IVI middleware ushers in era of open source for auto industry
October 01, 2011
In a Q&A session with Embedded Computing Design, Joel Andrew Hoffman of the GENIVI Alliance outlines how his organization's In-Vehicle Infotainment (I...
ECD: What is the GENIVI Alliance, and how does it help developers?
HOFFMANN: The GENIVI Alliance is a nonprofit consortium of automakers and their suppliers designed to align requirements, compliance, and software development of In-Vehicle Infotainment (IVI) middleware in the context of open-source Linux (see Figure 1). IVI middleware differentiates an IVI software stack from a general-purpose Linux Operating System (OS). The GENIVI founders developed a working example that convinced otherwise conservative automakers that the era of open software development has arrived for this industry.
This follows many other industries, including telephony switches, nearly every consumer device such as Android phones, and of course massive servers and compute engines used in industry research, development, and production. All of these touch the automotive industry, but GENIVI is the first to place open-source technology in the vehicle itself.
ECD: What are the latest IVI technologies, and what can we expect in the near future?
HOFFMANN: Basic infotainment functionality such as GPS navigation, media player, multichannel audio mixing, complex network routing, multiple tuners, diagnostics, and storage are considered basic requirements today. The innovation zone surrounds safety, security, and expandability. GENIVI focuses on the basics and leaves innovation up to individual members. This protects profitability in the supply chain while accelerating these innovations to market, nearing the pace of consumer electronics development.
Imagine rain/ice sensors that look ahead half a mile or more to know where you are going, not just where you are right now. Those same sensors will be used to help you find a parking space with a 220 V power outlet if needed. While sitting in the lot, the car will contact you if a predator comes along or if another car bumps into you, capturing a photo of the license plate in the process.
GENIVI enables all of this by gradually neutralizing the cost of developing the software basics. Previously, each car model and program lacked software code that could be reused in the next generation. OEMs did not like being held captive to a single supplier, and so their purchasing requirements would change vendors from year to year, breaking the continuity. Building on a GENIVI compliant basis, OEMs will develop their own added value and establish intellectual property they can own and reuse.
ECD: The GENIVI Alliance gave the first live demo of the Multi-Architecture Middleware Platform, the “Apollo baseline,” at the Consumer Electronics Show earlier this year. What other projects are in the works, and when are they planned for release?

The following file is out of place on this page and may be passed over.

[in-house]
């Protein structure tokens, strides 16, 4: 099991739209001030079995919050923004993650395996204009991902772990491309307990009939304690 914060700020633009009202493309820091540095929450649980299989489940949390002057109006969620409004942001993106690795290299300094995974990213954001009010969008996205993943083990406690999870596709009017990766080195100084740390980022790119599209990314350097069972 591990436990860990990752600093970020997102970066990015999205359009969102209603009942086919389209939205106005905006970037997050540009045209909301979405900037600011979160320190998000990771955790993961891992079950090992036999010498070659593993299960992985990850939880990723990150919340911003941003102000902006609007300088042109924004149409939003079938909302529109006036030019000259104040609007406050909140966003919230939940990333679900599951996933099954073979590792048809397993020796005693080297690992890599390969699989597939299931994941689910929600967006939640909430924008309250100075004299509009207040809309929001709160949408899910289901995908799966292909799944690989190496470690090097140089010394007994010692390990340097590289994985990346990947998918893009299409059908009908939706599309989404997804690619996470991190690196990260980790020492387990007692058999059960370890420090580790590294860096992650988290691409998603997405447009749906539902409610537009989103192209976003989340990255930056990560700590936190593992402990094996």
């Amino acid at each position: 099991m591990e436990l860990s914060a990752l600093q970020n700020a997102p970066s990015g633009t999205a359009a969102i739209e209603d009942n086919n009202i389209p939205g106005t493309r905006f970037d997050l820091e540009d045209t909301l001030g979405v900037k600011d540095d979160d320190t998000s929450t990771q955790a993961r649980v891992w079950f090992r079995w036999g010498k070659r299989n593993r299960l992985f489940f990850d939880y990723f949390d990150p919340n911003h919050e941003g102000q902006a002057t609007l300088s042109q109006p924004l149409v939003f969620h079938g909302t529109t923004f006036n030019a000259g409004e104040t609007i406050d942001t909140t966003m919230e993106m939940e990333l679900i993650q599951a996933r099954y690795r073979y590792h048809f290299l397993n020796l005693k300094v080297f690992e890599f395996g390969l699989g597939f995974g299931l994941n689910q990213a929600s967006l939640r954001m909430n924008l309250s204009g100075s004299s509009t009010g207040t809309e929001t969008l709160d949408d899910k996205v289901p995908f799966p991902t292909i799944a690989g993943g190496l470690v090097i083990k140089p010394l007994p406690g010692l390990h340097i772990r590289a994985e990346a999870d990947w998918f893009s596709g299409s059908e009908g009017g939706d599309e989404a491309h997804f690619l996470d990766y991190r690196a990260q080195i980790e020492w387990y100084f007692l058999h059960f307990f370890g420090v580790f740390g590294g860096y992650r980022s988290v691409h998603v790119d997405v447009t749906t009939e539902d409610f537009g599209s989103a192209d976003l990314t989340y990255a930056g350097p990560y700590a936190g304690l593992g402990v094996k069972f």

HOFFMANN: Apollo was a proof point to confirm that GENIVI middleware could be built into a complete head unit with the help of additional applications provided by the Linux Foundation MeeGo project. GENIVI recently released its Specification 1.0 to members, incorporating all technical requirements agreed upon by present OEM and Tier 1 members. Accompanying the specification is a registration program whereby members can submit products for approval. This is the primary deliverable of the alliance, as members build their solutions around the specification according to the complete set of requirements for a development program.
ECD: How do IVI developers balance device functionality with driver safety?
HOFFMANN: In the near future, expect your IVI system to be able to communicate with you more safely, not requiring distraction from driving, while being responsive to commands you issue directly by touch or subtly by a quick head movement or eye wink. Expect the IVI system to know what’s happening inside and outside the car based on a range of sensors (cameras) that assemble a composite view of your surroundings and will interrupt you if driving conditions change.
These technologies exist in the open-source space but need to be hardened to meet the rigorous automotive requirements for quality, reliability, and durability. After all, the software contained in the car you drive out of the dealership lot often does not change for 10 years. Car owners are not accustomed to the idea of software updates that could potentially affect the drivability of their vehicles.
ECD: Is there a certification standard or process for IVI products?
HOFFMANN: Not so much a certification process, but rather a compliance program (see Figure 2). Since the IVI industry is fragmented, this is likely the first program of its kind. GENIVI systems architects review the member application against the requested GENIVI specification and approve products that meet the requirements. OEMs are assured by members with compliant products that when they specify “must be GENIVI compliant,” they will receive a system that not only will cost less to implement and support over time, but also can be built upon by a range of suppliers.
The processes for improvement within GENIVI as well as externally in the open-source projects that support it promise to provide continuous improvement and the highest-quality software available. GENIVI members actively play a role in improving the specification, functions, and code. This is an ambitious effort compared to most standards-only groups since code development is an integral part of the GENIVI process. However, the benefits are clear in time to market and cost savings for the automotive industry. The time is right for such an innovation.
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